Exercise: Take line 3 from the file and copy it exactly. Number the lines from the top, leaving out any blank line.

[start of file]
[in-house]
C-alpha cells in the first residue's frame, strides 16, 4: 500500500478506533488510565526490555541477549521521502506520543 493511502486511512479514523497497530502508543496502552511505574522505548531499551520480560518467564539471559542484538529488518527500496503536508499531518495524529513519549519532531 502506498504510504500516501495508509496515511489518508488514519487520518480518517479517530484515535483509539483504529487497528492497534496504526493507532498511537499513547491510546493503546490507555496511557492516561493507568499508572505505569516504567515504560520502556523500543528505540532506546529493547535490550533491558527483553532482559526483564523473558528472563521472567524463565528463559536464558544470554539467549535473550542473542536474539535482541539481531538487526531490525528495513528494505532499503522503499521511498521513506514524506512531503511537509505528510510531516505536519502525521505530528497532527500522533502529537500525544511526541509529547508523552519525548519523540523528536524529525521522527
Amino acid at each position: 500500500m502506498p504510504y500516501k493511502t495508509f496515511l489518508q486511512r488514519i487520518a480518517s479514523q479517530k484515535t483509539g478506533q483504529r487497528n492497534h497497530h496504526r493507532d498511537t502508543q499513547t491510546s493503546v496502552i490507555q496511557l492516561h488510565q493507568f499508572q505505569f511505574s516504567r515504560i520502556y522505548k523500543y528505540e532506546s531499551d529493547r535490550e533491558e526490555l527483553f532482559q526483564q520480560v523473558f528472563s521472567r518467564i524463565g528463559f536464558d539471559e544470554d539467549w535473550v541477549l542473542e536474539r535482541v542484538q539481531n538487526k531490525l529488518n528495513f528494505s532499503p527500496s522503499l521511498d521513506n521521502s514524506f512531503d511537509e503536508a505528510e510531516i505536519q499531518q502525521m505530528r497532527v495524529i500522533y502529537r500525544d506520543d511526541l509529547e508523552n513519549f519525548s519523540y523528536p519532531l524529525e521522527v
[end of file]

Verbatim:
Amino acid at each position: 500500500m502506498p504510504y500516501k493511502t495508509f496515511l489518508q486511512r488514519i487520518a480518517s479514523q479517530k484515535t483509539g478506533q483504529r487497528n492497534h497497530h496504526r493507532d498511537t502508543q499513547t491510546s493503546v496502552i490507555q496511557l492516561h488510565q493507568f499508572q505505569f511505574s516504567r515504560i520502556y522505548k523500543y528505540e532506546s531499551d529493547r535490550e533491558e526490555l527483553f532482559q526483564q520480560v523473558f528472563s521472567r518467564i524463565g528463559f536464558d539471559e544470554d539467549w535473550v541477549l542473542e536474539r535482541v542484538q539481531n538487526k531490525l529488518n528495513f528494505s532499503p527500496s522503499l521511498d521513506n521521502s514524506f512531503d511537509e503536508a505528510e510531516i505536519q499531518q502525521m505530528r497532527v495524529i500522533y502529537r500525544d506520543d511526541l509529547e508523552n513519549f519525548s519523540y523528536p519532531l524529525e521522527v